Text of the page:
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Thought and Practice: A Journal of the Philosophical Association of Kenya

Volume 5, Issue 1, June 2013

Kai Kresse
Pages 25-40

'Building a humane society'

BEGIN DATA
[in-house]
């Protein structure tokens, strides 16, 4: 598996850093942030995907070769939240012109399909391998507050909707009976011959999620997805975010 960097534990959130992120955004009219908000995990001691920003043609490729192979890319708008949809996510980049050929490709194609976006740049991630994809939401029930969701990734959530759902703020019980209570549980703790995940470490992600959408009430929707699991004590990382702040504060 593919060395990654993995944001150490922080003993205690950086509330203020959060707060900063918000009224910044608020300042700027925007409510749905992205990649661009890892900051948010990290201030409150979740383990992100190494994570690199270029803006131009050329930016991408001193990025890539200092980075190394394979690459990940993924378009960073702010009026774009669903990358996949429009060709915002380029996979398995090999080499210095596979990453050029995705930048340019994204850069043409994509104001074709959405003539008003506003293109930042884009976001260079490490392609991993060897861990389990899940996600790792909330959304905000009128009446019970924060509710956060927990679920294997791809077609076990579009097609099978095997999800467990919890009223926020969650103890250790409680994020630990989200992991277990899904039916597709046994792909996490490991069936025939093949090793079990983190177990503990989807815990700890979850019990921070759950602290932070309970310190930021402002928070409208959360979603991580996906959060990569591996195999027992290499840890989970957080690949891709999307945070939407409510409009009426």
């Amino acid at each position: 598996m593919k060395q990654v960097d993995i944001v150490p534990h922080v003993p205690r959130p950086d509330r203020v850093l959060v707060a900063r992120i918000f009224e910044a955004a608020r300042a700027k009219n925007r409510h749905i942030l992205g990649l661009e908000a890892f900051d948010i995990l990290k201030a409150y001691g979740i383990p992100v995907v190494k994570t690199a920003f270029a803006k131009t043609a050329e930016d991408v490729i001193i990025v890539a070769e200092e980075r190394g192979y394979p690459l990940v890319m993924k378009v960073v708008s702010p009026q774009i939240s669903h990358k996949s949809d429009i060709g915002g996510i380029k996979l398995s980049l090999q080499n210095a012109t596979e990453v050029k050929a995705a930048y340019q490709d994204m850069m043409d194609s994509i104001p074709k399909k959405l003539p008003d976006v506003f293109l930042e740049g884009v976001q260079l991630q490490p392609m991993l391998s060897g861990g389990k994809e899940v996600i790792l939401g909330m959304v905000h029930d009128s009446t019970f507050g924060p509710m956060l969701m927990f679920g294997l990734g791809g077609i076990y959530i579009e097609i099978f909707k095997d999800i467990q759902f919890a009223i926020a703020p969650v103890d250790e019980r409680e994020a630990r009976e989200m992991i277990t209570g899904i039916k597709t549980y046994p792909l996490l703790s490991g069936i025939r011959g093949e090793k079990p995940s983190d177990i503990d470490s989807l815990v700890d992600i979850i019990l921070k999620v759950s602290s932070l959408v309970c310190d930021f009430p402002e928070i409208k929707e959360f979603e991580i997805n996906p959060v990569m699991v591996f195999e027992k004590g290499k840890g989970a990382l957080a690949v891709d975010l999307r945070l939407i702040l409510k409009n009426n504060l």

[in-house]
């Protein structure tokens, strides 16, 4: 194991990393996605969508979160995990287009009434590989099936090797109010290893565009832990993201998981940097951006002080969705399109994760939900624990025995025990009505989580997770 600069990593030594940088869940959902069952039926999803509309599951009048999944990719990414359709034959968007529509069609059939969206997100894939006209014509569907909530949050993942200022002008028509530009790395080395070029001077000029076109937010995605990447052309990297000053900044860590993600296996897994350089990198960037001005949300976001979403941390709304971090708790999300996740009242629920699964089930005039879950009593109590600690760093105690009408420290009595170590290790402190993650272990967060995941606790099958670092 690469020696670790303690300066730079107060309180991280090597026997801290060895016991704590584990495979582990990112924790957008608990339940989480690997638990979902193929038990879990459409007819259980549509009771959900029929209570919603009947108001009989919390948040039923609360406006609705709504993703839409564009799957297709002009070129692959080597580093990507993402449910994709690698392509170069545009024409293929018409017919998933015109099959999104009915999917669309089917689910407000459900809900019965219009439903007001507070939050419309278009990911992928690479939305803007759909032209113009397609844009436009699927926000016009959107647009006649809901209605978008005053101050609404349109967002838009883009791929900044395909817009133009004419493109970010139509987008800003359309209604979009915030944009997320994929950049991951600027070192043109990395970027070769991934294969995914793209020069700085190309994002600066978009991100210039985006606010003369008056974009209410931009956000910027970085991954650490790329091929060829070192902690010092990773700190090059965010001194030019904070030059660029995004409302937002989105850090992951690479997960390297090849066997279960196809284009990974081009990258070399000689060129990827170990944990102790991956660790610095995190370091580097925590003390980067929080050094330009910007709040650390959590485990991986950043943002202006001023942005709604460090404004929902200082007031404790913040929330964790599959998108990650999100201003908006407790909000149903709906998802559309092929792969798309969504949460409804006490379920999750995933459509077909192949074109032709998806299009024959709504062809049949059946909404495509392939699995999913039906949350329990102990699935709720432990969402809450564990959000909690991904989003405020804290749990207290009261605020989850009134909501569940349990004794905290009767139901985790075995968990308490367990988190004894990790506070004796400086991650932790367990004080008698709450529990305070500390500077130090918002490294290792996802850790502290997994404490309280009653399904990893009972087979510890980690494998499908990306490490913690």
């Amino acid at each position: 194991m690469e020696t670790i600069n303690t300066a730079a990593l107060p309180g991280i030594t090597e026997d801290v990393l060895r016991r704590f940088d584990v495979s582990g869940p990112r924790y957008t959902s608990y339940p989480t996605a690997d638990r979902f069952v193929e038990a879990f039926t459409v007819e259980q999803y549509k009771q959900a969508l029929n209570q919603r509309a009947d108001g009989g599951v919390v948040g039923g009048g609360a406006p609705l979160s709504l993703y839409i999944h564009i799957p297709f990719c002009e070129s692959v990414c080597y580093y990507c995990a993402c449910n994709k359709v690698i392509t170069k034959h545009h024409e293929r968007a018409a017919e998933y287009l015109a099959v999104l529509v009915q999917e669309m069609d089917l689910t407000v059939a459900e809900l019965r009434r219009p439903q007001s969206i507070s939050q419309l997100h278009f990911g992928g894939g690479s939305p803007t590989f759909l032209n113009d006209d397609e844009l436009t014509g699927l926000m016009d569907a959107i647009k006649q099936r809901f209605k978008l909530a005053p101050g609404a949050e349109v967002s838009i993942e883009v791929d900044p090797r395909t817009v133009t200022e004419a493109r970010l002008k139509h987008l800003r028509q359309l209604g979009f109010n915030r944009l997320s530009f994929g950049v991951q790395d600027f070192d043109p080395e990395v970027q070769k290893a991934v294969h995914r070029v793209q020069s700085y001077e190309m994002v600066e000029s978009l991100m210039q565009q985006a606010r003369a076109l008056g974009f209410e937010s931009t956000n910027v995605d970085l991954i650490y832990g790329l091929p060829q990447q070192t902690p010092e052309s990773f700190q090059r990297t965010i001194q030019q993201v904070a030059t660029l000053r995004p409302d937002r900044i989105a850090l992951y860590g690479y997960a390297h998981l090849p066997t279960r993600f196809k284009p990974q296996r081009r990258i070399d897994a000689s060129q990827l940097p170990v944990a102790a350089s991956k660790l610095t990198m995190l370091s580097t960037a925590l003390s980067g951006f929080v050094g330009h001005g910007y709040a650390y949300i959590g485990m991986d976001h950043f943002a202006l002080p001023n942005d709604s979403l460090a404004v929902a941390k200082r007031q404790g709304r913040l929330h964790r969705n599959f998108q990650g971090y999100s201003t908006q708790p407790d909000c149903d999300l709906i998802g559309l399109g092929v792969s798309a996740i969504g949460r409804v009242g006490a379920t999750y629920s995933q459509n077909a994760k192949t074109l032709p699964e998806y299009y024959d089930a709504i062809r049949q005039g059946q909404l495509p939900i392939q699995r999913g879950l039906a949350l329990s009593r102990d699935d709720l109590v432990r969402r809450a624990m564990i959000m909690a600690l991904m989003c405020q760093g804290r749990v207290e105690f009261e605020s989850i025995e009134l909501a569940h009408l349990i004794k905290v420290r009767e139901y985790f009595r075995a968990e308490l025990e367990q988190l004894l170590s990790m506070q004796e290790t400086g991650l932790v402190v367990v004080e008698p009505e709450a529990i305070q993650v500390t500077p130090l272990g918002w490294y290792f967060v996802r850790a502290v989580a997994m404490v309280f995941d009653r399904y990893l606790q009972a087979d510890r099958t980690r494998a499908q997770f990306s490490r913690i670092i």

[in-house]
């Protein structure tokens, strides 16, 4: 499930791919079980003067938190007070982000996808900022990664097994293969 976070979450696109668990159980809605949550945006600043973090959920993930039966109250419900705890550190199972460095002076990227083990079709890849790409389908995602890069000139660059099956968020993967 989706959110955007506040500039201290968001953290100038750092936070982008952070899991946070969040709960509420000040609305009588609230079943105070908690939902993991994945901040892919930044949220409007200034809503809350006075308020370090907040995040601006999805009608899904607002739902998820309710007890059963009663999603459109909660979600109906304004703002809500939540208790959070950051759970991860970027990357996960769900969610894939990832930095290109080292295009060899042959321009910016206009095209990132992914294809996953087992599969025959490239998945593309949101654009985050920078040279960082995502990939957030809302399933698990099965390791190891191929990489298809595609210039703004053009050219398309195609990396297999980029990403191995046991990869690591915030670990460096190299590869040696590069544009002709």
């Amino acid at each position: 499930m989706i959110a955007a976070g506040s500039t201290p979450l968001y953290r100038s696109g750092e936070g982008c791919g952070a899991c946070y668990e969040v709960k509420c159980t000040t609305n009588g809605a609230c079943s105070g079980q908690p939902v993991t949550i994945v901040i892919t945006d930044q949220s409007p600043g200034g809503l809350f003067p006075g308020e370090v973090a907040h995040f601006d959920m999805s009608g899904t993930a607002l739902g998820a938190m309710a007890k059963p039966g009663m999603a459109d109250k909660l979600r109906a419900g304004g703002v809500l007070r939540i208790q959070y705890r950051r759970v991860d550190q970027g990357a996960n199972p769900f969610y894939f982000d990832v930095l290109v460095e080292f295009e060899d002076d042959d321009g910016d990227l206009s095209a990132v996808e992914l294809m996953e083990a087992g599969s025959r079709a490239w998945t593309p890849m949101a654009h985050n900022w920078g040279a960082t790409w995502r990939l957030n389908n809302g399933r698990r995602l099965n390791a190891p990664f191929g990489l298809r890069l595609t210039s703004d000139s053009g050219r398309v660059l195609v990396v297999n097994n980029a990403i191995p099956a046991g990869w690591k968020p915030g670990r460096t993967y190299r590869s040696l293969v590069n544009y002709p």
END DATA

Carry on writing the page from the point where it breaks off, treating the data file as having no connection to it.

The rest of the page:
This paper discusses Odera Oruka’s philosophical work from the perspective of its emphasis on the ‘practical’ impetus that Oruka himself underlined. In different ways, his various projects - his sage philosophy, his philosophy of liberty, his environmental philosophy and, perhaps most importantly, his critiques of African (and implicitly Kenyan) social and political realities - can be seen as manifestations of his commitment to the practical relevance and social significance of knowledge, and his conviction about the potentially liberating force of philosophical critique. Here, I try to provide an overall sketch of this agenda, seeking to initiate more thorough and detailed discussion for the future. As a main reference point for discussion, I look at how the term ‘humanism’ has been used (and can be used) to describe Oruka’s work, in contrast to the invocation of this term by some nationalist political ideologies, in particular Moi’s so-called ‘nyayo philosophy’. Oruka’s work could be more explicitly appreciated and explored, I argue, for the ways in which he observed and actively criticized instances of inhumanity and ‘false humanism’ in post-colonial Africa.